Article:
EFSA Panel on Biological Hazards
EFSA Journal 2015;13(1):3939 [131 pp.]. doi:10.2903/j.efsa.2015.3939
Differences in their performance were observed, related to the risk metrics, data requirements, ranking approach, model type, model variables and data integration. Quantitative stochastic models are the most reliable for risk ranking. However, this approach needs good characterisation of input parameters.
The use of deterministic models that ignore variability may result in risk ranking errors. The ordinal scoring approaches in semi-quantitative models provide ranking with more errors than the deterministic approaches. FDA (Food and Drug Administration)-iRISK was identified as the most appropriate tool for risk ranking of microbiological hazards.
The Burden of Communicable Diseases in Europe (BCoDE) toolkit can be used in combination with the outputs from FDA-iRISK or as a top-down tool to rank pathogens. Uncertainty needs to be addressed and communicated to decision makers and stakeholders as one of the outcomes of the risk ranking process. Uncertainty and variability can be represented by means of probability distributions. Techniques such as the NUSAP (numeral, unit, spread, assessment and pedigree) approach can also be used to prioritise factors for sensitivity and scenario analysis or stochastic modelling. Quantitative risk ranking models are preferred over semi-quantitative models. When data and time constraints do not allow quantitative risk ranking, semi-quantitative models could be used, but the limitations of these approaches linked to the selection and integration of the ordinal scores should be made explicit.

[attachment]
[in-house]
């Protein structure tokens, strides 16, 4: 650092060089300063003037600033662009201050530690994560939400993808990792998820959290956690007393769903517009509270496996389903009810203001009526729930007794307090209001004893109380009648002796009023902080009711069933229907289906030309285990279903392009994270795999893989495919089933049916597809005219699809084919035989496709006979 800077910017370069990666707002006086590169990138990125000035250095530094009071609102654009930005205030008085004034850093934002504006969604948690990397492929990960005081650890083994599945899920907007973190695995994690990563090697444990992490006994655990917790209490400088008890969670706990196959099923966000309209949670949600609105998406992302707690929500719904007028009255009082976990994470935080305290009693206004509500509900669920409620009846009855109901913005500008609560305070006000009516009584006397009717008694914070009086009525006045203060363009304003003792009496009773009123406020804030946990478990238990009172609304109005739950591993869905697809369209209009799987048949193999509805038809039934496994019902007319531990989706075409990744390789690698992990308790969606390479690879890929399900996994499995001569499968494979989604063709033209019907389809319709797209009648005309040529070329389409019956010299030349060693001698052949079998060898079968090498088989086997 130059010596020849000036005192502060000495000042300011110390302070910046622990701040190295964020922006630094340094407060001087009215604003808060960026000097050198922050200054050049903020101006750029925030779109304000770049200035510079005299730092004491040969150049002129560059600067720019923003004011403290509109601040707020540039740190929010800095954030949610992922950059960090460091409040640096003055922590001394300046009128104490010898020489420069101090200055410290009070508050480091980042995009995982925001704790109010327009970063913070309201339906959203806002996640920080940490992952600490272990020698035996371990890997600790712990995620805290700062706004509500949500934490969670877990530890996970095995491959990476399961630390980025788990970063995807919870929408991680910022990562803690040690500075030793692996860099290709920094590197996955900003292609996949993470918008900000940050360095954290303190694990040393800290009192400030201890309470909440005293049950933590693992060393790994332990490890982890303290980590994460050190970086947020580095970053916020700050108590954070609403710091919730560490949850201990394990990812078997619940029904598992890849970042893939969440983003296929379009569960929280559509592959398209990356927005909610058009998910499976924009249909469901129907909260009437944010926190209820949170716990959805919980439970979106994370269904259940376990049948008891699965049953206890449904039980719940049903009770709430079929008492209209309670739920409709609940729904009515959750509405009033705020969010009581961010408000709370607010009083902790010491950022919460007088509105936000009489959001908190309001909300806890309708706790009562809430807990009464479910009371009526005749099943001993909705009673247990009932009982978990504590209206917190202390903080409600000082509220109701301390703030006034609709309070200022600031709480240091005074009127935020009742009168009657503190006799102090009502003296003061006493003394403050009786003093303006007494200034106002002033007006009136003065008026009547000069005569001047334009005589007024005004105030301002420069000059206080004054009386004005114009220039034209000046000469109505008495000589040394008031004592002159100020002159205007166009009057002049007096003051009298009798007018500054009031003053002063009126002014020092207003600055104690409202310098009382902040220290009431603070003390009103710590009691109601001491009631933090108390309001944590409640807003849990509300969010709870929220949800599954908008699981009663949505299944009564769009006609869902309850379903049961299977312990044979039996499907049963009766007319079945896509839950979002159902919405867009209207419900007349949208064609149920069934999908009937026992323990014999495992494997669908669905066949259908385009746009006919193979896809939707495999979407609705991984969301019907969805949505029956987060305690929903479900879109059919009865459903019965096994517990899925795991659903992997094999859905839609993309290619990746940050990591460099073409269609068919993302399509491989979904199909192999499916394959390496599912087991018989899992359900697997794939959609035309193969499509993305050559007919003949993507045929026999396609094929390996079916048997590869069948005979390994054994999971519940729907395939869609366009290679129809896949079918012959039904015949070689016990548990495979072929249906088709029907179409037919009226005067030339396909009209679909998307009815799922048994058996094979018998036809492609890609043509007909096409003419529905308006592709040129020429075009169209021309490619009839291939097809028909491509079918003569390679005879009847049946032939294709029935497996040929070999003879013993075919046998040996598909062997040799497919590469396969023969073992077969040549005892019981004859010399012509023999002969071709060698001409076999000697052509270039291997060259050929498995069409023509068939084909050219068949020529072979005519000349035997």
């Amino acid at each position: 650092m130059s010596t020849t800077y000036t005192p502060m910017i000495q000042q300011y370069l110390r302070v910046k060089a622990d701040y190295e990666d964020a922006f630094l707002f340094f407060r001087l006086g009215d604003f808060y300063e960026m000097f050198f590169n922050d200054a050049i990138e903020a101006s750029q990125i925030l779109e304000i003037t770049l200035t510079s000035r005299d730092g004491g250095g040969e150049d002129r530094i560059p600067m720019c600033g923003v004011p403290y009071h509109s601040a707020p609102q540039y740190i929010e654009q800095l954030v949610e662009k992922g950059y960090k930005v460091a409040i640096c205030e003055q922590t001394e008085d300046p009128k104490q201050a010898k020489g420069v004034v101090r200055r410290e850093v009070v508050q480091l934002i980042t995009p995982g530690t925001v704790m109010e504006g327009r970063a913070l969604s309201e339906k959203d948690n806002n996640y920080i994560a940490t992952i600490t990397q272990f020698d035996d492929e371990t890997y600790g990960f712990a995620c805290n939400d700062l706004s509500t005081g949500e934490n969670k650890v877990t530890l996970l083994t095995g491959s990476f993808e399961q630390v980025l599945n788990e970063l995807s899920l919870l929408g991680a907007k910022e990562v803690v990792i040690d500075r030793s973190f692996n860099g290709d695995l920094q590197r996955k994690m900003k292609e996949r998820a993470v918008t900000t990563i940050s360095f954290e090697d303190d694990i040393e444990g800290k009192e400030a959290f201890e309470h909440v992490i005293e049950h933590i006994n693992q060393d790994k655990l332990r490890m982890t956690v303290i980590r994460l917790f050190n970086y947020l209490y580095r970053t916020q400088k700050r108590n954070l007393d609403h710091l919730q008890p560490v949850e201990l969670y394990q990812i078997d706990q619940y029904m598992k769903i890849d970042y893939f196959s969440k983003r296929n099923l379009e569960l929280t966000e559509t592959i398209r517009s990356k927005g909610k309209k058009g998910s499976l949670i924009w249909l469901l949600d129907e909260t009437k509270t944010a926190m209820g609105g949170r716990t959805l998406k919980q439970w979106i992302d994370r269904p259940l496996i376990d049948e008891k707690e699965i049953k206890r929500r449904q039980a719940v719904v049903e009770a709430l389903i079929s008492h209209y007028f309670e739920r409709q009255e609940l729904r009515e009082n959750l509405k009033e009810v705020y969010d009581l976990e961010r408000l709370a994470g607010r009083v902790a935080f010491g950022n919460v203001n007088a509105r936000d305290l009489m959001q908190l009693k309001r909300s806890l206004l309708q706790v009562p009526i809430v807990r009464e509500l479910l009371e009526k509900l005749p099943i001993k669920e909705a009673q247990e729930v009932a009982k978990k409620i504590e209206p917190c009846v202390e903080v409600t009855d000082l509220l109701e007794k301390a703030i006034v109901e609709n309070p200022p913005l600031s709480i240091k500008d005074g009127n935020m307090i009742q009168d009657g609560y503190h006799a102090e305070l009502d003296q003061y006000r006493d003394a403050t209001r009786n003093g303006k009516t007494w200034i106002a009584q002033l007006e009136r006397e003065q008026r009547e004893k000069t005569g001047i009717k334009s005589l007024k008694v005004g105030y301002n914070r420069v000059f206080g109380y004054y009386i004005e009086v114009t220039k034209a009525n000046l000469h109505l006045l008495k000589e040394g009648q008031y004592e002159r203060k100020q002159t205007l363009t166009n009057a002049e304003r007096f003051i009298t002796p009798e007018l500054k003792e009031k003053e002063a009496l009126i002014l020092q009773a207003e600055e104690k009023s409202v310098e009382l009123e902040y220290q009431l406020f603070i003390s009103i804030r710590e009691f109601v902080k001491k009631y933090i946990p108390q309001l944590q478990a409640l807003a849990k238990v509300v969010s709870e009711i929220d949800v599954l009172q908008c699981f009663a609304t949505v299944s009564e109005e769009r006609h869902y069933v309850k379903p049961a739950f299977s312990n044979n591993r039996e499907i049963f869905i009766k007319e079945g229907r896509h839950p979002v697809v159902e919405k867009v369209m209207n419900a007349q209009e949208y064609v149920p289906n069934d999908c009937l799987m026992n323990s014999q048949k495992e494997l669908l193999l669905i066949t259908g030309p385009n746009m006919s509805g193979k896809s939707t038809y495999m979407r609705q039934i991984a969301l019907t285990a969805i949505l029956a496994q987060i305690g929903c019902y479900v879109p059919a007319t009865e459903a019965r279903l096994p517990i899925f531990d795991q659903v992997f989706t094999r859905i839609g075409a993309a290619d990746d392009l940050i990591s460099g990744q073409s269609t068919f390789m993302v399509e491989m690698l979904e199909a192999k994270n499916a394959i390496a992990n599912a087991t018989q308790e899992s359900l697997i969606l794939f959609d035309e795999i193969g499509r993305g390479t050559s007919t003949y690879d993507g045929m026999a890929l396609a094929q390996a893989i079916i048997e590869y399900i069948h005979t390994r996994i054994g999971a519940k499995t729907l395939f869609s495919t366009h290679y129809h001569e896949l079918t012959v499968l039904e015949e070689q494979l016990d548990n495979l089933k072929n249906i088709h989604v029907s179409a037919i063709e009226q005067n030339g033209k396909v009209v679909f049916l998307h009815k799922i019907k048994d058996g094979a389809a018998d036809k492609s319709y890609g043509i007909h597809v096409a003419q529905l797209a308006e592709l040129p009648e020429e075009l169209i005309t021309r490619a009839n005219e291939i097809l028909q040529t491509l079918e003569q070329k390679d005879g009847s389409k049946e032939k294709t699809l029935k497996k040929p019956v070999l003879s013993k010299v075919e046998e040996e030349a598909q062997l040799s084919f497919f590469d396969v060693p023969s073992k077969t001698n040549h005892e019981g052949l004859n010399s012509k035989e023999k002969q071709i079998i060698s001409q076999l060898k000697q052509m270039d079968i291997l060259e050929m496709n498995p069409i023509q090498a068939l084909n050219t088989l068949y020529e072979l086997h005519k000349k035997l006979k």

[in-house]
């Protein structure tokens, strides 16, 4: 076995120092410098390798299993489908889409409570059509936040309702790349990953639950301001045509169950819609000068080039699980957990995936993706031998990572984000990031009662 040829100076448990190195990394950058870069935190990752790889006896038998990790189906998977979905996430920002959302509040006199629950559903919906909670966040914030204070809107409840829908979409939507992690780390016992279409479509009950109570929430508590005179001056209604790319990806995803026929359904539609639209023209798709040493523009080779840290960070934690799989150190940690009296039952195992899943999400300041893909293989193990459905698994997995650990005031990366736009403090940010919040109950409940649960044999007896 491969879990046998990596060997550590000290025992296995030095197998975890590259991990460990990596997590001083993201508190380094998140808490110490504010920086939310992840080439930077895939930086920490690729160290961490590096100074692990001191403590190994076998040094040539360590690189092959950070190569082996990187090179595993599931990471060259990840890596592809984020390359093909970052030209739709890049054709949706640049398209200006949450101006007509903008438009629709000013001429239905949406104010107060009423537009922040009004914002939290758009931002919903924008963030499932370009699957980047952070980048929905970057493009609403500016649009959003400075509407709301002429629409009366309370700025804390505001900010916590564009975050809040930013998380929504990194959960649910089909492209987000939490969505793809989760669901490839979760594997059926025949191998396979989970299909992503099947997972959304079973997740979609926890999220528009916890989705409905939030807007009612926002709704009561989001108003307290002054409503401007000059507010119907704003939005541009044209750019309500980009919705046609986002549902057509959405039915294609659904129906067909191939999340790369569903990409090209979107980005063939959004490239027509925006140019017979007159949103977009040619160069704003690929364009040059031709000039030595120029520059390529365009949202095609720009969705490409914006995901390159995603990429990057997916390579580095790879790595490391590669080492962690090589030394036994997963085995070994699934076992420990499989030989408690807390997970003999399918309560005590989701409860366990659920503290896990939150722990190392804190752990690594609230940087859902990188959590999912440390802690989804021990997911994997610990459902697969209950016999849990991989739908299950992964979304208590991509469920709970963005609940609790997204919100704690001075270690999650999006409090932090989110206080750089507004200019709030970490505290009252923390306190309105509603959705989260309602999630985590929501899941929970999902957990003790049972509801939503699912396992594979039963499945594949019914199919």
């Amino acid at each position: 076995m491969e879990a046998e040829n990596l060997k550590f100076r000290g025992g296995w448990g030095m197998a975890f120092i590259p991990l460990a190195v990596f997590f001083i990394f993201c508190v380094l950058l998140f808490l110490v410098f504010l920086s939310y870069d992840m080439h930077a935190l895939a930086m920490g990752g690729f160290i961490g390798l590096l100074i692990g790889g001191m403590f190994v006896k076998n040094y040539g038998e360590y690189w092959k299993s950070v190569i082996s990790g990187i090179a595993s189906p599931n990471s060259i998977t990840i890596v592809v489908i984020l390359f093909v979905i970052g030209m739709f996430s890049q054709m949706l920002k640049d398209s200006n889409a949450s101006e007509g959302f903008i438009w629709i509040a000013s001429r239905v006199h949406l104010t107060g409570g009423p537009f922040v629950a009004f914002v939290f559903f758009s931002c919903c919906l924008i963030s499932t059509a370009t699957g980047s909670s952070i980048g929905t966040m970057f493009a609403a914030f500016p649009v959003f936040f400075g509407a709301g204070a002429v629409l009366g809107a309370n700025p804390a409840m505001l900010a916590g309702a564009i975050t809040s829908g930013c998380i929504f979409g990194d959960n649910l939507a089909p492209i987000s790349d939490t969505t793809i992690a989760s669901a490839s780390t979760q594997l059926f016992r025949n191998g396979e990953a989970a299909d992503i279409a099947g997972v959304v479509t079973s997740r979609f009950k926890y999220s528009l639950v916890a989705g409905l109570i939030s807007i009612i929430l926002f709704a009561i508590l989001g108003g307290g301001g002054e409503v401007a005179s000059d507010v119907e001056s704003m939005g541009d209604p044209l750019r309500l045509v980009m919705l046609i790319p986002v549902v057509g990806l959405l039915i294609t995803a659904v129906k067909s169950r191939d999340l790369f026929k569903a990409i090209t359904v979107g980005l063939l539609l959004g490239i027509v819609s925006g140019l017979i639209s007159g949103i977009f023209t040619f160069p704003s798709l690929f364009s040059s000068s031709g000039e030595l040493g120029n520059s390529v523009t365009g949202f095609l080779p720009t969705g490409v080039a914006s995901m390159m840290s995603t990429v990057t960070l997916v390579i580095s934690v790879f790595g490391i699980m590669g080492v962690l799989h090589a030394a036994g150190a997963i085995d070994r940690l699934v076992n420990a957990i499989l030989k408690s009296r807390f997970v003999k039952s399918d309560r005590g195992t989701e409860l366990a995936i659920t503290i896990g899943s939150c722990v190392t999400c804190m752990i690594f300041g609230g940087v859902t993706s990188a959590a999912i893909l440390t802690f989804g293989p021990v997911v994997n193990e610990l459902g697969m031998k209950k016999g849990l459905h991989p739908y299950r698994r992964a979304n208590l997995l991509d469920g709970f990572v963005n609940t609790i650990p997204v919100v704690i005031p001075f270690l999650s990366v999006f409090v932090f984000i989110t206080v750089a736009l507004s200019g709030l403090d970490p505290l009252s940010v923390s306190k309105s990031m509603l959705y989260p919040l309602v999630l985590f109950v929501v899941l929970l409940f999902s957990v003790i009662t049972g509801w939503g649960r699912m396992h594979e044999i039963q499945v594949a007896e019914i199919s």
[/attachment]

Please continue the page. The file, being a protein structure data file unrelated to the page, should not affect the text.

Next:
Decision trees should be used only to show how decisions are made about classifying food–pathogen combinations into broad categories. BCoDE and FDA-iRISK, in combination with a network of available predictive microbiology tools, databases and information sources, can form a risk ranking toolbox and be applied based on a “fit for purpose” approach supporting timely and transparent risk ranking.